The Travels of Tug 44

Consolidated Commuter Yacht Dolphin

This is perhaps the finest looking boat on the NY Canals. She is the 1929 Consolidated Commuter Yacht Dolphin, a 66' mahohany beauty. In August of 2011 we received a call with her location (thanks, Larry!) and we proceeded to hunt her down, boarded her and in true pirate fashion we drank up all her wine. Her recently restored twin, Mohican, is being offered for sale at 1.2 million dollars. Dolphin was never restored, she was simply maintained in perfect shape all along by her owners, the Simard family of Montreal. Dolphin's home port is Sorel, Quebec.

Originally there were some 300 Consolidated Commuters, but now only 4 are left. Most of them were built for wealthy businessmen to commute from their homes on Long Island to Manhattan. When two of them would meet, often a race would ensue and the New York Yacht Club would record the results. They often carried a crew of 5-6 including a cook, a barber and a maid as well as the Captain and deck crew. Now that's the way to commute to work!

When I asked how many bedrooms she had, Capt. Daniel replied "None, she's a commuter!". She does have a large sitting room, a crew quarters, and a small bunk room just in case.

These days, Dolphin carries a professional crew of two. In the front cockpit is Diane, the cook, a US Navy veteran. Daniel the Captain is at the wheel. Dolphin is on her way home from taking the top honors at the Mystic Seaport Classic Boat Rendezvous, as she always does, year after year.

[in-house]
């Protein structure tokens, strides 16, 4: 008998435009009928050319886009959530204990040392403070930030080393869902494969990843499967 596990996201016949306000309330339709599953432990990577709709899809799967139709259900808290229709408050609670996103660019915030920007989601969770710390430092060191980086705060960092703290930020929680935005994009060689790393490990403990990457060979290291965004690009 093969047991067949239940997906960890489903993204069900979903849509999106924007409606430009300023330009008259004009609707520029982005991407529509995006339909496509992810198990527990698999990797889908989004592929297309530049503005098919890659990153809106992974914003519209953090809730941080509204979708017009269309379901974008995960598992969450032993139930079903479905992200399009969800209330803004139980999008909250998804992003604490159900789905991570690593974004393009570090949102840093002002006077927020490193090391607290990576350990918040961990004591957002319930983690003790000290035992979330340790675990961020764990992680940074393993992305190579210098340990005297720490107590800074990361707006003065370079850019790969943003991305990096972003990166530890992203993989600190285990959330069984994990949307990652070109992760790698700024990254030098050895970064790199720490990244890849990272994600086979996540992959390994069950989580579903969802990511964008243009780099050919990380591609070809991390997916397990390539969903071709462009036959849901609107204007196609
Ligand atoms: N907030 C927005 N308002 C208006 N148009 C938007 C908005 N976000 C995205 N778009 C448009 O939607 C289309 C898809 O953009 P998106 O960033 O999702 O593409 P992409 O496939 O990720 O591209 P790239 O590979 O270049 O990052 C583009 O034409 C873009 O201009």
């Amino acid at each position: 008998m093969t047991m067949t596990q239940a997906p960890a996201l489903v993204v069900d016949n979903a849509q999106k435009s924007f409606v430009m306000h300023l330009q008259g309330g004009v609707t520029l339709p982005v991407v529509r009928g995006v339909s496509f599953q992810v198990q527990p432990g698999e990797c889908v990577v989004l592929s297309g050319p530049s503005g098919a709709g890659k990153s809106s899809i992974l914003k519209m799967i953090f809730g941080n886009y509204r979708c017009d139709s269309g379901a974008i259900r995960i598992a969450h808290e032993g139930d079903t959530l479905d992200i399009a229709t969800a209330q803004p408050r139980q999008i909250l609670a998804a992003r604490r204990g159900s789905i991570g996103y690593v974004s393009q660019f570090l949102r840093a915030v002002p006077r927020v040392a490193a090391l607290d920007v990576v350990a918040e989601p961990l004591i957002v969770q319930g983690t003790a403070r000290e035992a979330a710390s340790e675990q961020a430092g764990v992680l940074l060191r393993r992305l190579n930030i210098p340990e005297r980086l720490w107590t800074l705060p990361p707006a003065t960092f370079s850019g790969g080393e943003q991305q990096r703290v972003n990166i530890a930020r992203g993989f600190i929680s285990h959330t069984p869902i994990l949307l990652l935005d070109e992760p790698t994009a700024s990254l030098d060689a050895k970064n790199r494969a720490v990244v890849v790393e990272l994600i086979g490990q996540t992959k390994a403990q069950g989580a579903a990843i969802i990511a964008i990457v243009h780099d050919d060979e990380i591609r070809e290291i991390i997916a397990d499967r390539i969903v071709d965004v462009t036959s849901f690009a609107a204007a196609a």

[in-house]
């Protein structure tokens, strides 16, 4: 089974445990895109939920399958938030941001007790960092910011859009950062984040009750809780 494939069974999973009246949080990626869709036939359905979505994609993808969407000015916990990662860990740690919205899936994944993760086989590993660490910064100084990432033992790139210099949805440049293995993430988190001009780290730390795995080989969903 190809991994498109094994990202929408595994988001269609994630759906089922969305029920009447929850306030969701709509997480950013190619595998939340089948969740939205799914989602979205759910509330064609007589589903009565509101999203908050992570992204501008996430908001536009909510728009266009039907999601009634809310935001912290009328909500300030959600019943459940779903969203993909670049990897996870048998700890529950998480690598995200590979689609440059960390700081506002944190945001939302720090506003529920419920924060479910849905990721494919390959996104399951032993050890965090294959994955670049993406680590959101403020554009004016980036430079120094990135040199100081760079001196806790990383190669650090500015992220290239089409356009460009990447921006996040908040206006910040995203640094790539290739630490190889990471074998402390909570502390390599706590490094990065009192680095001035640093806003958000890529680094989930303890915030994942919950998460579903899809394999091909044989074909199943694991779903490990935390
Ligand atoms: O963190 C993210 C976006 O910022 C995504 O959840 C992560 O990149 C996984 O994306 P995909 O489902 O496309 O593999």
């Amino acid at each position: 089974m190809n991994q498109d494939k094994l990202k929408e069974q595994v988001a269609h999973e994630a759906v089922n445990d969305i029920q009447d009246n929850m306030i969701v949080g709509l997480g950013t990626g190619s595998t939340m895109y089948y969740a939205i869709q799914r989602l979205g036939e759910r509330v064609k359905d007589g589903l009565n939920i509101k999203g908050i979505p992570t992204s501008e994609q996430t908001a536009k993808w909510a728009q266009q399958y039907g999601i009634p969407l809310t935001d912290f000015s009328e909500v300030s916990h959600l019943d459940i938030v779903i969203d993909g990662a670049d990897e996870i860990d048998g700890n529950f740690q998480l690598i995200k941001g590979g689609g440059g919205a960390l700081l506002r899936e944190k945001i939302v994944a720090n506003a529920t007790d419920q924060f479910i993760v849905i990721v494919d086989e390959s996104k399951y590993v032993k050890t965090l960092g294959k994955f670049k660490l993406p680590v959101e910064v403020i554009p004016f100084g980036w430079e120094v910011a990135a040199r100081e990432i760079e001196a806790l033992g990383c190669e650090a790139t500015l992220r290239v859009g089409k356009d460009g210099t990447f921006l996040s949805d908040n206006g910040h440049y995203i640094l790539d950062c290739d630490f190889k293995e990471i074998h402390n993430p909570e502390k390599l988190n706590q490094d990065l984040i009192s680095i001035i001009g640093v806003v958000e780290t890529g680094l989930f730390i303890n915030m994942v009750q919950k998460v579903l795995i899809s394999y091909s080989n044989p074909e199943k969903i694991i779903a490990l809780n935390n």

A look into the front cockpit, with Diane handling the lines in a lock. I believe originally there was an auxiliary helm here which has since been removed. The round deck plate provides access to the bow thruster which was added in later years.

The dinghy sitting on the rear roof is original equipment, another mahogany beauty. Also on that deck are 2 boarding ladders, normally hung on the side of the boat when docked.

This is the front end of the spacious sitting room, with more gleaming mahogany. Thru the doors is the small bunk house with folding day beds, and a service bar.

The most important part of the boat, the liquor cabinet and service bar. And a truely fine one it is, well stocked with red wine. Thru the doors up the stairs is the sitting room, where a striped couch is visible.

This is Dolphin's helm, another exercise in mahogany. It's mostly original though a few things have been added over the years including a small GPS chart plotter.

Yacht Dolphin was originally equipped with Speedway gasoline engines, but those are long gone. She is now powered by twin Cummins B200 turbo-diesels. A large diesel generator is seen in the upper left corner. It is absolutely spotless in here, a tribute to Daniel's maintenance.

When I grow up, I want a boat just like this!

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